In the case of Solyndra and other government grantees, Uncle Sam's largesse has extended not just to a general tax credit (for which all players can apply) but to specific companies. This can — and has — resulted in crony capitalism that put taxpayers on the hook for failed ventures.
Perhaps it's a leap to compare a state incentive to a federal giveaway scheme, but the principle competes on the same playing field. Oklahoma lawmakers determined years ago that staying competitive with Texas meant creating a modest tax credit for risky drilling. In another state, wind or solar power might have been the focus, but these commodities don't produce much government revenue: The sun and air can't be taxed in the way hydrocarbons are.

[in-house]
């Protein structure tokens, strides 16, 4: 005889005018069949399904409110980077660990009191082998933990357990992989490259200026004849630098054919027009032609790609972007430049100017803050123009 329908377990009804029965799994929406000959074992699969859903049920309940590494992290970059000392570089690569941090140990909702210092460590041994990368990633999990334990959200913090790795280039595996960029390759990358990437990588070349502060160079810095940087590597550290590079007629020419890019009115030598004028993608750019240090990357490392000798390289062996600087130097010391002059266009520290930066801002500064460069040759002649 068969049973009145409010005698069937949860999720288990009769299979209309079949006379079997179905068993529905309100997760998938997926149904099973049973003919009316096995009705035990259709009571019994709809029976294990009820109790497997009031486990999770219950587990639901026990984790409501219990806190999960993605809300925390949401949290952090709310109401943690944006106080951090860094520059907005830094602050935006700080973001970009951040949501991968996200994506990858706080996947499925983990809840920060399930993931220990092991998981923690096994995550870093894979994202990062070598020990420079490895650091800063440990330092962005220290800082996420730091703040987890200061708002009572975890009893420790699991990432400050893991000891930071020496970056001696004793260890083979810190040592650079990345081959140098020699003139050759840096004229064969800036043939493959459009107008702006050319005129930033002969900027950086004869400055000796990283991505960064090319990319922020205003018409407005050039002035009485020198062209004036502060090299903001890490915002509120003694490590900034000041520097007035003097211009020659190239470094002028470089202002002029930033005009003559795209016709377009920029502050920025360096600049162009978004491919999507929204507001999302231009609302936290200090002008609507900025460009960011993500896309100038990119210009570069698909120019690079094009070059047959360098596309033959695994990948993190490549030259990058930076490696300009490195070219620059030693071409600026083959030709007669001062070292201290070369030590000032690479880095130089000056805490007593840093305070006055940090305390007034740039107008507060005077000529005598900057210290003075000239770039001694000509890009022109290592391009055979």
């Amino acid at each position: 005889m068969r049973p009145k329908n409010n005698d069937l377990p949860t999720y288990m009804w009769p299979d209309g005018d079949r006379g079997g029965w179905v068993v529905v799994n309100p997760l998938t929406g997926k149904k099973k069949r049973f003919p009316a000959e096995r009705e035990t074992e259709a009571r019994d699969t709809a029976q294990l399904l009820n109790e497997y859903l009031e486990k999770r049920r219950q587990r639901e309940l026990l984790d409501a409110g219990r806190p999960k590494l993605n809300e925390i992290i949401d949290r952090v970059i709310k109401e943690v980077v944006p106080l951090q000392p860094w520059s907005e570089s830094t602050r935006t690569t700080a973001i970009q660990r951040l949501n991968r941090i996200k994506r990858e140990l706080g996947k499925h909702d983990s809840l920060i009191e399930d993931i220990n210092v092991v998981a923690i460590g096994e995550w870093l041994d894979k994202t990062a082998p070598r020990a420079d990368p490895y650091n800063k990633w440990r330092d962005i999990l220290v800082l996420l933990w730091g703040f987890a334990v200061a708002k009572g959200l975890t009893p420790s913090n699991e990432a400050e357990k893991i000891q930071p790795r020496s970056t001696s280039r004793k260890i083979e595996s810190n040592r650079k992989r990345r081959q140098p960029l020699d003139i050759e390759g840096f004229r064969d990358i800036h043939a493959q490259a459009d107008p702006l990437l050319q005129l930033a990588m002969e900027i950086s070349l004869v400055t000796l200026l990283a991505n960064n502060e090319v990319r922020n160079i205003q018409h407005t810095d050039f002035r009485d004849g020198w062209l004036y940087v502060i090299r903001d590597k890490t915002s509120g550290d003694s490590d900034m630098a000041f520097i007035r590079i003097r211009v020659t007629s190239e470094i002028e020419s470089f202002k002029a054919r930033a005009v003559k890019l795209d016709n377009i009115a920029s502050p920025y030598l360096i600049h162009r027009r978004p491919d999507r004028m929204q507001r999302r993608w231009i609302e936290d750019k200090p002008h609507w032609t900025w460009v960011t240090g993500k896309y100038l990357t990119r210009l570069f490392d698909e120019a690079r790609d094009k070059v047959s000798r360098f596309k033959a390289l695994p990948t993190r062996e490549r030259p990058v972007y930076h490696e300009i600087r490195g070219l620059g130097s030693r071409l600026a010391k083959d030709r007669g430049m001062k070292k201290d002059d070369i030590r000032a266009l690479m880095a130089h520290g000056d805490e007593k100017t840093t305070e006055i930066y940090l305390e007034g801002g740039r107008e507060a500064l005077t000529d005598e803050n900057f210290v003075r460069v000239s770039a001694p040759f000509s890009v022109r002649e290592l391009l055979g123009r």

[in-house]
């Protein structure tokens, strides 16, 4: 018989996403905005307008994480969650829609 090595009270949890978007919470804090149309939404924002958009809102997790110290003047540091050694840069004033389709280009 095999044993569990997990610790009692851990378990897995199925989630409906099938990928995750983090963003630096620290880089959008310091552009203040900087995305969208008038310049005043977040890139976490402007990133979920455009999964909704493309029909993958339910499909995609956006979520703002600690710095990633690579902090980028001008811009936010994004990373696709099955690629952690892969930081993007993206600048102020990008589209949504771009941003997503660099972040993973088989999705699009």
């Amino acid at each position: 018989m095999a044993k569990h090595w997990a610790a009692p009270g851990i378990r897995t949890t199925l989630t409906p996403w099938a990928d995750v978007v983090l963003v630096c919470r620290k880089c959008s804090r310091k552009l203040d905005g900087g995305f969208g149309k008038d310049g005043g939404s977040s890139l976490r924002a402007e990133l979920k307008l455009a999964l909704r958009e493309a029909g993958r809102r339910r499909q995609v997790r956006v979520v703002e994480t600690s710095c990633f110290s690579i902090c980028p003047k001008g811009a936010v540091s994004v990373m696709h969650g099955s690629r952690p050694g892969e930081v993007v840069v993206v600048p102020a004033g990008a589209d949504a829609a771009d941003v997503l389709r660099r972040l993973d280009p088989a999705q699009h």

The oil and gas industry's contribution to Oklahoma can't be measured solely in terms of the gross production taxes it pays. In fact, that's the poorest measure. High-paying jobs in the industry contribute enormously to the sales tax and the state income tax. This is a heritage industry that “caught” a break with the tax credit for risky drilling ventures, a credit Blatt and his donors find to be “unaffordable and unnecessary.”
Which is exactly how we'd describe much of what the federal government does these days.